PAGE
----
THE BODY MASS INDEX EXPLAINED.

Over time, science and people keep (or should I say kiip) looking for ways to estimate and assess a person's health in non-invasive ways. One of the ways to estimate a person's health through their weight is the body mass index, or BMI for short.

Originally, BMI is calculated by dividing a person's body weight in kilograms (1Kg = 2.2lbs) by their height squared or to the second power, in meters (1 meter = 100cm = 3.28 feet or 39.37 inches). The assumption of BMI as a tool is that mass is symmetrically distributed around the vertical axis of the body. The vertical axis of the body is an imaginary axis (line) that begins at the head, and runs all the way to the ground. For purposes of discussion of symmetry, it is meant to run down the middle of the body.

**Advertisement**

Using American units, BMI is calculated by dividing the person's body weight in pounds (lbs) by their height in inches squared or to the second power, then multiplying the outcome by 703. A reminder that one foot is equal to 12 inches. Thus, a person that is 183 cm tall, is 1.83 meters tall, 6 feet tall, or 72 inches tall. 1 inch = 2.54 cm, and 1 foot = 30.48 cm.

The BMI scale spans from zero (in theory only) to infinity (in theory). realistically, a person will have a BMI less than 18.5 Kg/m2 if suspected under-weight (UW); 18.5 - 25 for suspected healthy people; 25.01 - 30 if you are suspected of being over-weight (OW); 30.01 - 35 if you are suspected of being obese stage I; 35.01 - 40 if you are suspected of being obese stage II; A BMI greater than 40 means you are suspected morbidly obese (MO).

Being under-weight or being obese can come with a clinical meaning. A BMI of less than 18.5 can mean that a person is anorexic the lower their BMI is (yet not necessarily so). A BMI greater than 40 (being morbidly obese) increases the risk that the person's body weight becomes a prime reason for death (morbid means deadly or lethal), and serves as one of the criteria for being approved for bariatric surgery.

While you may calculate BMI, I would warn you NEVER to interpret BMI without knowing how the person's looks like currently. Since the calculation for BMI (regardless of which unit of measurement is used) depends on a person's weight, and weight itself is simply the mathematical result of mass times local gravity, then anything of weight will influence the BMI calculation.

Yet, BMI assumes (incorrectly) that if you are over-weight or obese to any extent, that the high value is because of excessive fat mass (more fat than considered healthy). The problem is that people can be of heavy body weight and not be fat (fat in the meaning of high body fat percentage; excess fat tissue to an unhealthy extent).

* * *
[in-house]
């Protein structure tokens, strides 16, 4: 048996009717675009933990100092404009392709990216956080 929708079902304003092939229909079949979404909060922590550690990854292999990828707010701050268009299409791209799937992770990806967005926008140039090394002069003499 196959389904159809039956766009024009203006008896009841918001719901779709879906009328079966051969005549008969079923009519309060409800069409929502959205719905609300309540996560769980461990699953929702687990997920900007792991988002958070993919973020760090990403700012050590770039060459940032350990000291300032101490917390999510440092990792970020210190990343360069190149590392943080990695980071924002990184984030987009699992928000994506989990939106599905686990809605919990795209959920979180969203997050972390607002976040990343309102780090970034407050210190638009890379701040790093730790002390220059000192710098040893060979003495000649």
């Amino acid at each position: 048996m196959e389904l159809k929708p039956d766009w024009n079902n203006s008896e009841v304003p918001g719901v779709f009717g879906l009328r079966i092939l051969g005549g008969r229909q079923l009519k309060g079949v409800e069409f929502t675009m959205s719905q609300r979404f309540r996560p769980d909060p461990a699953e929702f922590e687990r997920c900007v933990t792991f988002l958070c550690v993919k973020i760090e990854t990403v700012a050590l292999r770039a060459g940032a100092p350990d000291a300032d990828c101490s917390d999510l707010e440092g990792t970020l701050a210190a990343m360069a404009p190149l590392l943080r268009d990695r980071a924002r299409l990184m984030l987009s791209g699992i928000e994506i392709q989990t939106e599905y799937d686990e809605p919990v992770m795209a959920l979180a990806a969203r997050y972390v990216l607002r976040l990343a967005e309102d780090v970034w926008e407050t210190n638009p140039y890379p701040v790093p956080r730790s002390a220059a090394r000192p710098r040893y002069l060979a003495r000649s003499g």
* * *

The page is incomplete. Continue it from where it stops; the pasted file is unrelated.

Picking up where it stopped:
Since skeletal muscle mass weighs 1.7 times more for the same volume (cubic inch or cubic cm), athletes with excessive skeletal muscle mass weigh more than the average untrained person, and end up having a BMI indicative of being over-weight or perhaps even obese. This, in spite of possibly having normal or perhaps low body fat percentage.

Furthermore, BMI can be problematic due to its dependency on body weight, since a person the is weighed just after eating could "come out" over-weight rather than suspected healthy, just as a person dehydrated or fasting, can come out suspected healthy or under-weight, though it is not true.

Since BMI assumes symmetry around the vertical axis, and since people are not completely symmetrical, BMI has a basic bios to it as a scientific and professional tool. Without explaining it in depth, dividing a person's body weight by their height has an inherent mistake, since a relationship between the two already exists. A person missing a limb does not comply with the assumption of symmetry inherent to BMI.

Furthermore, a prosthetic limb in some cases could weigh more than an original limb, increasing a person's BMI, even if weighed into the calculation, while a prosthetic limb in some cases could weigh less than an original limb, decreasing a person's BMI, even if weighed into the calculation.

**Advertisement**

Additional limitations to the use of this specific BMI scale include women that are pregnant, while they are pregnant and some weeks after; Non-biologically matured people, especially children; and not measuring weight under the same exact conditions. While not very realistic, the person's weight should be measured while naked, and the height measured barefoot.

## Comments